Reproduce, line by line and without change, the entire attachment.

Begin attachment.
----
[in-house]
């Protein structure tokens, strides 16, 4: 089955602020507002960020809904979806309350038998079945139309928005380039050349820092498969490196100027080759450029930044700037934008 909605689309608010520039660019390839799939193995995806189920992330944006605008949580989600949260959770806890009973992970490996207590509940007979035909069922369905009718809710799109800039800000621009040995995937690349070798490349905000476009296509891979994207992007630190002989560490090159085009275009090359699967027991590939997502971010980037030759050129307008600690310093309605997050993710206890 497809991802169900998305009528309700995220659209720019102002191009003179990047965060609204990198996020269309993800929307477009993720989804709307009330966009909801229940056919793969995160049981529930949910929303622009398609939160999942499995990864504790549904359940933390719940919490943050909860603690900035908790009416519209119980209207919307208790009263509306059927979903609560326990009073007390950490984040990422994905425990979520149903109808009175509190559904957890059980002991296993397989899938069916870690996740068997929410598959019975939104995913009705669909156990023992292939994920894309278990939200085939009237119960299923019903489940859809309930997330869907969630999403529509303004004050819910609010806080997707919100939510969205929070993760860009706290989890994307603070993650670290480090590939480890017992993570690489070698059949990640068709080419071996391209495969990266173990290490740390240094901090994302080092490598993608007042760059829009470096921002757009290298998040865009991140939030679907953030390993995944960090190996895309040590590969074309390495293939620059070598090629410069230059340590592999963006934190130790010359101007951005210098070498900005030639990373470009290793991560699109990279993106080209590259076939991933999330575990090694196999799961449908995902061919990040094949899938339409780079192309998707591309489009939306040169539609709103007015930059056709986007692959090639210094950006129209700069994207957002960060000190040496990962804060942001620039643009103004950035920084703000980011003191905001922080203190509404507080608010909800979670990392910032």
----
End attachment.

[in-house]
């Protein structure tokens, strides 16, 4: 089955602020507002960020809904979806309350038998079945139309928005380039050349820092498969490196100027080759450029930044700037934008 909605689309608010520039660019390839799939193995995806189920992330944006605008949580989600949260959770806890009973992970490996207590509940007979035909069922369905009718809710799109800039800000621009040995995937690349070798490349905000476009296509891979994207992007630190002989560490090159085009275009090359699967027991590939997502971010980037030759050129307008600690310093309605997050993710206890 497809991802169900998305009528309700995220659209720019102002191009003179990047965060609204990198996020269309993800929307477009993720989804709307009330966009909801229940056919793969995160049981529930949910929303622009398609939160999942499995990864504790549904359940933390719940919490943050909860603690900035908790009416519209119980209207919307208790009263509306059927979903609560326990009073007390950490984040990422994905425990979520149903109808009175509190559904957890059980002991296993397989899938069916870690996740068997929410598959019975939104995913009705669909156990023992292939994920894309278990939200085939009237119960299923019903489940859809309930997330869907969630999403529509303004004050819910609010806080997707919100939510969205929070993760860009706290989890994307603070993650670290480090590939480890017992993570690489070698059949990640068709080419071996391209495969990266173990290490740390240094901090994302080092490598993608007042760059829009470096921002757009290298998040865009991140939030679907953030390993995944960090190996895309040590590969074309390495293939620059070598090629410069230059340590592999963006934190130790010359101007951005210098070498900005030639990373470009290793991560699109990279993106080209590259076939991933999330575990090694196999799961449908995902061919990040094949899938339409780079192309998707591309489009939306040169539609709103007015930059056709986007692959090639210094950006129209700069994207957002960060000190040496990962804060942001620039643009103004950035920084703000980011003191905001922080203190509404507080608010909800979670990392910032």